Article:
The Financial Conduct Authority's rules on treating vulnerable customers fairly is expected to cost the industry £710m, with ongoing costs of £450m, the regulator has said.
In a retrospective impact assessment published yesterday (December 20), the FCA said the guidance will apply to approximately 52,000 firms, which was why total costs were this high.
Costs will vary across firms as the guidance applies in different ways depending on the specifics of the firm, including its size, the markets it operates in, the products it offers and the characteristics of its target market and its customers.
The average one-off cost per firm will range from £3,200 for the smallest firms, with fewer than 50 employees, to £3.3m for the largest firms, with more than 10,000 employees.
The vast majority of firms, including advisers, will fall in the smallest firms category.
The average ongoing cost will range from £2,400 to £2.4m per firm per year, covering research, staff training and product design, as well as adapting processes and communications.
The regulator said: “The estimated total costs of the proposal are significant because of the large number of regulated firms the guidance applies to.
"We believe the expected benefits of the guidance are proportionate to the cost to industry, especially when compared against the number of customers potentially affected."
The regulator's Financial Lives 2020 survey found 53 per cent of UK adults had one of more characteristics of vulnerability.
The regulator said benefits for consumers will include more appropriate consumer transactions, reduction in the probability of individuals experiencing financial loss or harm, reduced psychological stress and time saved.
The rules demand the fair treatment of all consumers, including vulnerable consumers.
The regulator wants firms to adapt their actions and behaviour to ensure this is the case.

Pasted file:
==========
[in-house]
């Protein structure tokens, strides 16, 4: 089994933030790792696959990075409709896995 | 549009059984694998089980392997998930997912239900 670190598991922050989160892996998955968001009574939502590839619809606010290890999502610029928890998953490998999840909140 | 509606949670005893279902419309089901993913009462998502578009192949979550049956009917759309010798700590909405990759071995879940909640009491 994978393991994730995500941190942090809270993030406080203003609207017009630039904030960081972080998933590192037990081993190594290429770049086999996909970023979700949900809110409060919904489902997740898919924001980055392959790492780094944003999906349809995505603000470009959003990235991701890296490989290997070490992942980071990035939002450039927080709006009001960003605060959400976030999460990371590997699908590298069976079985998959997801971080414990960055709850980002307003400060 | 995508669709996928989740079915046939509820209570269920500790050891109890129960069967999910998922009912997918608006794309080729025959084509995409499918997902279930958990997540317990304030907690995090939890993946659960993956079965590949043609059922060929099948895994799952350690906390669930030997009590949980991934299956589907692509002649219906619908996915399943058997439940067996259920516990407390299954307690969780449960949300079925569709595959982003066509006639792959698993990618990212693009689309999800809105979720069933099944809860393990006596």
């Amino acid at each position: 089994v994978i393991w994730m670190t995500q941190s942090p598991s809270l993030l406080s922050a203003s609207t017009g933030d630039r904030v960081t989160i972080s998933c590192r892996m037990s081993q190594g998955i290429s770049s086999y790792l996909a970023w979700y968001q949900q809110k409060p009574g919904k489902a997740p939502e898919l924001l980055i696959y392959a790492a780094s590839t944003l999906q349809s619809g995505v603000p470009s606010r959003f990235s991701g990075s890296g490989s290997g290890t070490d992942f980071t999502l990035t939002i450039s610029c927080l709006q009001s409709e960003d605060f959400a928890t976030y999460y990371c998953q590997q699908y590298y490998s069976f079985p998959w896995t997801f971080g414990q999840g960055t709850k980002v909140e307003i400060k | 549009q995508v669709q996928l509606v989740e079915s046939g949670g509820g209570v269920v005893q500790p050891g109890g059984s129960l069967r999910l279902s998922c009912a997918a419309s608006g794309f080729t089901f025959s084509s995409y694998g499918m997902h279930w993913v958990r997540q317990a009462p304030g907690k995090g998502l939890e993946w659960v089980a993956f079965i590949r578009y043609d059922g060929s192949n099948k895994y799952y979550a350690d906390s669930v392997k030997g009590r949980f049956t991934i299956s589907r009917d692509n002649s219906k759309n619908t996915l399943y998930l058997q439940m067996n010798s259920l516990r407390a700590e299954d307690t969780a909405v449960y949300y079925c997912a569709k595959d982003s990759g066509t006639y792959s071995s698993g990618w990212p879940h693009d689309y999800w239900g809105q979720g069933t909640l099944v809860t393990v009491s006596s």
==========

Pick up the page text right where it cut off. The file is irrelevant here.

It said it had found inconsistencies in how vulnerable consumers were treated. "While some firms had made significant progress in how they treat vulnerable customers, others had failed to consider their needs, leading to harm," it said.
"Some firms told us that they would like to improve their treatment of vulnerable customers but were unclear on how to," it added.
The regulator asked firms to offer "practical and emotional support" to frontline staff dealing with vulnerable consumers and ensure the fair treatment of this client demographic was "embedded across the workforce".
The FCA also said some firms, especially larger ones, might need to carry out proactive data analysis to identify where vulnerable customers were more likely to suffer harm or identify "patches of poor staff knowledge and performance".
The guidance, which was published in February, saw the regulator warn that its focus on the way firms treat vulnerable clients will not be a "one-off exercise".
In the paper, it said firms could expect to be asked to demonstrate how their business model, actions and culture ensured the fair treatment of all customers on a regular basis.
The guidance could also be relevant in any enforcement cases against firms under its watch.